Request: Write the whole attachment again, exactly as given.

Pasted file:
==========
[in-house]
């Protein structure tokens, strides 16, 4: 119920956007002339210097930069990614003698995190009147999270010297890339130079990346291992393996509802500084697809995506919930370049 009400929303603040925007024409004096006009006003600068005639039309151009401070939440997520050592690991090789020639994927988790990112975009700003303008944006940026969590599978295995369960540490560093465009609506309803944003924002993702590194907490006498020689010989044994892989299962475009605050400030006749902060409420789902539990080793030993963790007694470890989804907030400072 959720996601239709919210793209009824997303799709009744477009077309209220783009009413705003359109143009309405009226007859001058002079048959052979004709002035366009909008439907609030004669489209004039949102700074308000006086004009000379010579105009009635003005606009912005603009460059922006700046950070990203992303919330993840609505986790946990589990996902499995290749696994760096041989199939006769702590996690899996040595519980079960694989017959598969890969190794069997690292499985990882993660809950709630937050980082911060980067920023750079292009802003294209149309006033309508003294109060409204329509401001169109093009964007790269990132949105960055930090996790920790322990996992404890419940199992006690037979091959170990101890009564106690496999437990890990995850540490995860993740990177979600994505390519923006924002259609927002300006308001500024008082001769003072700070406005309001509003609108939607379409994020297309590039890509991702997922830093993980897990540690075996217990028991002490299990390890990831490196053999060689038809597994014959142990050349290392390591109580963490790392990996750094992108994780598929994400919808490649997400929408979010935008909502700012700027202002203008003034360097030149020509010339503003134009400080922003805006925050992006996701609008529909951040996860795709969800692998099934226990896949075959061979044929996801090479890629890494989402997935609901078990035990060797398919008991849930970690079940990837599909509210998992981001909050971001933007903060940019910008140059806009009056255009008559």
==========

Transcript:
[in-house]
């Protein structure tokens, strides 16, 4: 119920956007002339210097930069990614003698995190009147999270010297890339130079990346291992393996509802500084697809995506919930370049 009400929303603040925007024409004096006009006003600068005639039309151009401070939440997520050592690991090789020639994927988790990112975009700003303008944006940026969590599978295995369960540490560093465009609506309803944003924002993702590194907490006498020689010989044994892989299962475009605050400030006749902060409420789902539990080793030993963790007694470890989804907030400072 959720996601239709919210793209009824997303799709009744477009077309209220783009009413705003359109143009309405009226007859001058002079048959052979004709002035366009909008439907609030004669489209004039949102700074308000006086004009000379010579105009009635003005606009912005603009460059922006700046950070990203992303919330993840609505986790946990589990996902499995290749696994760096041989199939006769702590996690899996040595519980079960694989017959598969890969190794069997690292499985990882993660809950709630937050980082911060980067920023750079292009802003294209149309006033309508003294109060409204329509401001169109093009964007790269990132949105960055930090996790920790322990996992404890419940199992006690037979091959170990101890009564106690496999437990890990995850540490995860993740990177979600994505390519923006924002259609927002300006308001500024008082001769003072700070406005309001509003609108939607379409994020297309590039890509991702997922830093993980897990540690075996217990028991002490299990390890990831490196053999060689038809597994014959142990050349290392390591109580963490790392990996750094992108994780598929994400919808490649997400929408979010935008909502700012700027202002203008003034360097030149020509010339503003134009400080922003805006925050992006996701609008529909951040996860795709969800692998099934226990896949075959061979044929996801090479890629890494989402997935609901078990035990060797398919008991849930970690079940990837599909509210998992981001909050971001933007903060940019910008140059806009009056255009008559």